Plant Maps, 2013 Casabianca, Bologna, curated by Gino Gianuizzi
Minimum phenomenal analysis
The mapping is one of the most common metaphorical operations nowadays in contemporary art; an action that produces an imprint as well as an archive of reality. Plant maps, the work of Gedske Ramløv for Casabianca, insist on two simple and fundamental principles: the submersion and the mapping of the natural reality. Starting from a typographical procedure that sees the winter vegetation as a matrix from wich obtain prints on canvas, the artist has created photografical impressions using as chemical process, rainwater and carbon black. The images appear to be sinopies in style of compendiario of a submerged microcosmos of various plants. The work of Ramløv closes in an orded set of ten cavases, a not yet ordered taxonomy of plant elements. The vegetation, the nature, the imagined landscape are living beyond the surface of the works of art and is merely evoked within the panes of the operas. A reflection on the confines of their arbitrariness and flexibility; a minimal representation that demonstrates, even in its fragility, how systems created by man – the maps – are simply formal impositions.
Gedske Ramløv brings art into nature and she does it assuming the ethical responsibilities; with phenomenological attention for the smallest matters. Silent images that evoke the ticking of the rain.
Fieldwork - Project imprintRiver
All rivers lead to the sea
…where water meets its form…
Work in progress
As the water is complying its course down by the slopes of the mountains it is following the shape of the rocks that for millions of years has been modelled by the falling water.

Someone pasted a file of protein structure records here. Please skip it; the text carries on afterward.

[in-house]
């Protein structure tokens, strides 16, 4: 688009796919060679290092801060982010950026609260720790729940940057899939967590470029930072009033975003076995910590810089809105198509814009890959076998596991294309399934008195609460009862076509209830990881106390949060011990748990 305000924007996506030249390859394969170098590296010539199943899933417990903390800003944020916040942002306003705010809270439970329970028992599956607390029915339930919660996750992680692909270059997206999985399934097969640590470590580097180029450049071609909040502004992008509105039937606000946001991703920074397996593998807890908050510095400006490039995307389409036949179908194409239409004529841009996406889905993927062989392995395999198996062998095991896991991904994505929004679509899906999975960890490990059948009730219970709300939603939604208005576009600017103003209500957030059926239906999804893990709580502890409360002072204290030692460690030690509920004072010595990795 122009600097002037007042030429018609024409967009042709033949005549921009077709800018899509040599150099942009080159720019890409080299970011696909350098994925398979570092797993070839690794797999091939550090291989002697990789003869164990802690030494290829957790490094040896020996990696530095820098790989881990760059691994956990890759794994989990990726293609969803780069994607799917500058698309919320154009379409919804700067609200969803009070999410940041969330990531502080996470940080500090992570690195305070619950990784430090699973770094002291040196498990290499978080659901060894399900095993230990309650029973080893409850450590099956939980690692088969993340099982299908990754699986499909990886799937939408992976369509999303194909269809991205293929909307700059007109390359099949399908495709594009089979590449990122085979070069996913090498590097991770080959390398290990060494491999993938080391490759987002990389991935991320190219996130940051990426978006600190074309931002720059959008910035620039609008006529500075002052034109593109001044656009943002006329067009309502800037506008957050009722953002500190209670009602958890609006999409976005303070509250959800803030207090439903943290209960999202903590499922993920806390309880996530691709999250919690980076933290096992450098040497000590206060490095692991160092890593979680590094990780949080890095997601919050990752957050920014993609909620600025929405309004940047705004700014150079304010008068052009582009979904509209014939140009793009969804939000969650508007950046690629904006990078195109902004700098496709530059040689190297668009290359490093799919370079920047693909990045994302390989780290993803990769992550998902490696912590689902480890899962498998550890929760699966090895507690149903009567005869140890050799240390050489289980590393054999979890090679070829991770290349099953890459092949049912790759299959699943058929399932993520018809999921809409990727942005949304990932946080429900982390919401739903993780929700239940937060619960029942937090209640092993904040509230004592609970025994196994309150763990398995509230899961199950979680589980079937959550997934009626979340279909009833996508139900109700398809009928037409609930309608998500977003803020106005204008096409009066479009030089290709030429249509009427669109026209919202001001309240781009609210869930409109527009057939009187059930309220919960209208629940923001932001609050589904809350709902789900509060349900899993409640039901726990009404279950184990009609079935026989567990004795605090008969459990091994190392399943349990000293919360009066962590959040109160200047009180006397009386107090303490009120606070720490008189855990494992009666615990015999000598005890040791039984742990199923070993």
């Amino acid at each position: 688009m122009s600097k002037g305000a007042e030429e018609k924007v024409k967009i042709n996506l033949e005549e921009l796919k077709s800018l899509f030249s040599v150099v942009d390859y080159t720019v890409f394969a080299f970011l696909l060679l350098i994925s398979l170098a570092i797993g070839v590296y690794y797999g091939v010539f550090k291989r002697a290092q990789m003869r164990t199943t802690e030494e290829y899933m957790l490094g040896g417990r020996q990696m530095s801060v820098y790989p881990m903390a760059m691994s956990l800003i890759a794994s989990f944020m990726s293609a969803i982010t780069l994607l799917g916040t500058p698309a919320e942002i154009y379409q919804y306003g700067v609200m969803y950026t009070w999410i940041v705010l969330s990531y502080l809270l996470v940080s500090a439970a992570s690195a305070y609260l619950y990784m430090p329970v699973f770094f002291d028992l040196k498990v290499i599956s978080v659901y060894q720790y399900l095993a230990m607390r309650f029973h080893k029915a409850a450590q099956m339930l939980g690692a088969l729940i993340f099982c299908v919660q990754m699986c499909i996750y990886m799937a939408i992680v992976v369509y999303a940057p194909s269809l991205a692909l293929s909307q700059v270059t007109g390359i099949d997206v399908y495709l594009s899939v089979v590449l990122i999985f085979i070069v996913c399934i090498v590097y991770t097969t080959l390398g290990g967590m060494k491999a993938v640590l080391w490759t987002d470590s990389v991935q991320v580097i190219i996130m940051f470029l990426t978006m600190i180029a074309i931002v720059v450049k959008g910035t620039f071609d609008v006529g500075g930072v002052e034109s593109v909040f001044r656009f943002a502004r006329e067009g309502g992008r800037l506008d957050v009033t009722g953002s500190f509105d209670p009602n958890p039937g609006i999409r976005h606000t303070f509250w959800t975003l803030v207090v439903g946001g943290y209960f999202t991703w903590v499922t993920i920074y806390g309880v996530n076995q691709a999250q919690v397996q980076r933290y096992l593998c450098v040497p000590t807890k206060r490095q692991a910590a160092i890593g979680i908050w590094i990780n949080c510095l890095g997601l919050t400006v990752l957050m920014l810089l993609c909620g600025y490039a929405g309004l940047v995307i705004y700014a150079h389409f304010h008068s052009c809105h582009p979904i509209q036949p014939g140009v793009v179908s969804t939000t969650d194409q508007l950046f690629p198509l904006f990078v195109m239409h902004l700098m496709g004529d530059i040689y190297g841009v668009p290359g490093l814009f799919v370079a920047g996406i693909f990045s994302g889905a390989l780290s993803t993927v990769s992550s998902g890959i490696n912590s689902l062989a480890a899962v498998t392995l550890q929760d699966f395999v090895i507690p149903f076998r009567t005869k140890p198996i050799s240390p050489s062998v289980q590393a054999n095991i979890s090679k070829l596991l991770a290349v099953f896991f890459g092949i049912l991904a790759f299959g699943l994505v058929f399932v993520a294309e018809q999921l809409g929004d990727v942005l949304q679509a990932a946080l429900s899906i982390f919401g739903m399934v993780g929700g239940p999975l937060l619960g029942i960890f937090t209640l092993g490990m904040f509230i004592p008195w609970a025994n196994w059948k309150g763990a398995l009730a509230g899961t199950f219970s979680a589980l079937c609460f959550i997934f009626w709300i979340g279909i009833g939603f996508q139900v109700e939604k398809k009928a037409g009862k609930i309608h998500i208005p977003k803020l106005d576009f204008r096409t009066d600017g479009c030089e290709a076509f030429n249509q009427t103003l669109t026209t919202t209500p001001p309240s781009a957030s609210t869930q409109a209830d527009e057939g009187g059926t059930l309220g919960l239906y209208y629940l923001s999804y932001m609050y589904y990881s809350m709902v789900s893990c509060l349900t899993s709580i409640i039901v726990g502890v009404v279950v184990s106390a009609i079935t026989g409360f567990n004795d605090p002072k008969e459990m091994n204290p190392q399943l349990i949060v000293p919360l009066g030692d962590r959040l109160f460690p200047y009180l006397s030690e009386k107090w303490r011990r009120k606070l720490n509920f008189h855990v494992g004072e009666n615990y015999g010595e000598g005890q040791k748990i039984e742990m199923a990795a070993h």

A collision between present and eternity…
-through the raw fields of springtime, now liberated by the melting snow, the force of the defrosted water, has graven furrows as a miniature Grand Canyon; a parallel microcosmo, with rivers, rocks and caves, immediately populated by insects and macro invertebrates-
Imprint of newborn oak tree
detail of Plant Maps. Technique: cotton-fabric, carbon black pigment, rain, time…
(Casabianca, Bologna - 2013)
Plant Maps - 2013 Casabianca, Bologna. Curated by Gino Gianuizzi
The same that often appear, stylized, to represent nature, the real one, in the sacred paintings from the late Gothic to the Renaissance.
Captured, condensed, crystallized and immortalized in a moment of the season in which the landscape, waiting for the awakening, is limited to essentials of humble appearance…details prevail.
Traces of plants ‘fixed’ on fabric, sometimes with almost radiographic similarities, as scientific findings; maps of plants created exclusively by the weather, by the beating of the rain and the weight of the snow. Traces generated by the known, apparent, chaos of the constant elements of the cold season.
Prints for ‘studying’, as in a herbarium ‘a impressione’ (as those realized with a method that consisted in sprinkling a plant with carbon black, which was then pressed between two sheets, leaving its mark).
‘Constellations of plants’ that refers to the firmament.
More on ‘li’ (The texture of life)
“[….] the Chinese did not even have a word corresponding to the idea of Western classical “law of nature”. The term that most approaches is the li, [….] “principle of organisation” and makes the following observations:
in its most ancient acceptation, it indicated the structure of things, the grain of jade or fibers in a muscle. Acquired the meaning “principle”, commonly given to it by the dictionary, but always retained the sense, by implication, of “structure”. It is implicit in the concept of “law”, but it is a law to which the parts must comply fully because of their very existence as parts of the whole. The most important thing to say about the parts, is, that they must fit exactly in place, together with the other parts, in the perfect organism that they compose.”